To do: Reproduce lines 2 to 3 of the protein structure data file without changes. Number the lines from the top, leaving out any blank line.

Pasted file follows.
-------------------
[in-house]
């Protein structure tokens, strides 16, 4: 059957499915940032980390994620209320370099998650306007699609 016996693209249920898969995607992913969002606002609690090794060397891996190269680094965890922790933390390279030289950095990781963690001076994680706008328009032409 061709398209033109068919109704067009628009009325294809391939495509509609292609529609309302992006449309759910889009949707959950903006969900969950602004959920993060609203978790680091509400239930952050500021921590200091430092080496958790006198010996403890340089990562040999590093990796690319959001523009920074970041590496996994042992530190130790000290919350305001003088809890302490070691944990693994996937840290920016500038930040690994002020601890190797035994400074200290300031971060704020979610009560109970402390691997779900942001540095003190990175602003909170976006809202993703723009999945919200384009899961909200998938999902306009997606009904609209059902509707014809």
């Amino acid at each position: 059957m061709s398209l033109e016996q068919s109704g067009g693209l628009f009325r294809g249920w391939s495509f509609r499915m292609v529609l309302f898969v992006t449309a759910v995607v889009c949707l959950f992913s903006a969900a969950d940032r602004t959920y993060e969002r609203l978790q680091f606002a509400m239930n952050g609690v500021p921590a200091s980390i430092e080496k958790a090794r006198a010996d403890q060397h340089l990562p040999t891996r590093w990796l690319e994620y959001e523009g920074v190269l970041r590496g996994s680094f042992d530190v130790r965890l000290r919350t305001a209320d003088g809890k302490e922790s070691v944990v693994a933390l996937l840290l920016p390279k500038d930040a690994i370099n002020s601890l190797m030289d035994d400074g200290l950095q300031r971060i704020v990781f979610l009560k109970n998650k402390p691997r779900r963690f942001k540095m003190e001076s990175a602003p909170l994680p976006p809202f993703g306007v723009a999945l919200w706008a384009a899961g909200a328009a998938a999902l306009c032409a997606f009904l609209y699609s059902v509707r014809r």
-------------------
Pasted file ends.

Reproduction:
């Protein structure tokens, strides 16, 4: 059957499915940032980390994620209320370099998650306007699609 016996693209249920898969995607992913969002606002609690090794060397891996190269680094965890922790933390390279030289950095990781963690001076994680706008328009032409 061709398209033109068919109704067009628009009325294809391939495509509609292609529609309302992006449309759910889009949707959950903006969900969950602004959920993060609203978790680091509400239930952050500021921590200091430092080496958790006198010996403890340089990562040999590093990796690319959001523009920074970041590496996994042992530190130790000290919350305001003088809890302490070691944990693994996937840290920016500038930040690994002020601890190797035994400074200290300031971060704020979610009560109970402390691997779900942001540095003190990175602003909170976006809202993703723009999945919200384009899961909200998938999902306009997606009904609209059902509707014809």
């Amino acid at each position: 059957m061709s398209l033109e016996q068919s109704g067009g693209l628009f009325r294809g249920w391939s495509f509609r499915m292609v529609l309302f898969v992006t449309a759910v995607v889009c949707l959950f992913s903006a969900a969950d940032r602004t959920y993060e969002r609203l978790q680091f606002a509400m239930n952050g609690v500021p921590a200091s980390i430092e080496k958790a090794r006198a010996d403890q060397h340089l990562p040999t891996r590093w990796l690319e994620y959001e523009g920074v190269l970041r590496g996994s680094f042992d530190v130790r965890l000290r919350t305001a209320d003088g809890k302490e922790s070691v944990v693994a933390l996937l840290l920016p390279k500038d930040a690994i370099n002020s601890l190797m030289d035994d400074g200290l950095q300031r971060i704020v990781f979610l009560k109970n998650k402390p691997r779900r963690f942001k540095m003190e001076s990175a602003p909170l994680p976006p809202f993703g306007v723009a999945l919200w706008a384009a899961g909200a328009a998938a999902l306009c032409a997606f009904l609209y699609s059902v509707r014809r």